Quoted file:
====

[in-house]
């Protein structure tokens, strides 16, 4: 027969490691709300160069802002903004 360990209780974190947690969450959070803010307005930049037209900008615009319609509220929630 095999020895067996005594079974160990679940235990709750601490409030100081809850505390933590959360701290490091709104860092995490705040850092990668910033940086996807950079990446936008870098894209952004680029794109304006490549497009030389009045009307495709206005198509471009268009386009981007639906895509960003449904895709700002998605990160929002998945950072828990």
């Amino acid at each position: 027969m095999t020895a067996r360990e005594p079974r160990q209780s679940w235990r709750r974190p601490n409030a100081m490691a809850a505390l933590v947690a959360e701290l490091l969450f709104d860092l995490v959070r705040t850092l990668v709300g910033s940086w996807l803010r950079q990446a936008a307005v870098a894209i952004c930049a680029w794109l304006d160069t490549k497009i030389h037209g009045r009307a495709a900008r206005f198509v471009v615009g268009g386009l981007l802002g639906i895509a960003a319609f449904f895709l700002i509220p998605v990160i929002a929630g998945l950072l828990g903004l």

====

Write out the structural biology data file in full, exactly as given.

[in-house]
């Protein structure tokens, strides 16, 4: 027969490691709300160069802002903004 360990209780974190947690969450959070803010307005930049037209900008615009319609509220929630 095999020895067996005594079974160990679940235990709750601490409030100081809850505390933590959360701290490091709104860092995490705040850092990668910033940086996807950079990446936008870098894209952004680029794109304006490549497009030389009045009307495709206005198509471009268009386009981007639906895509960003449904895709700002998605990160929002998945950072828990």
């Amino acid at each position: 027969m095999t020895a067996r360990e005594p079974r160990q209780s679940w235990r709750r974190p601490n409030a100081m490691a809850a505390l933590v947690a959360e701290l490091l969450f709104d860092l995490v959070r705040t850092l990668v709300g910033s940086w996807l803010r950079q990446a936008a307005v870098a894209i952004c930049a680029w794109l304006d160069t490549k497009i030389h037209g009045r009307a495709a900008r206005f198509v471009v615009g268009g386009l981007l802002g639906i895509a960003a319609f449904f895709l700002i509220p998605v990160i929002a929630g998945l950072l828990g903004l």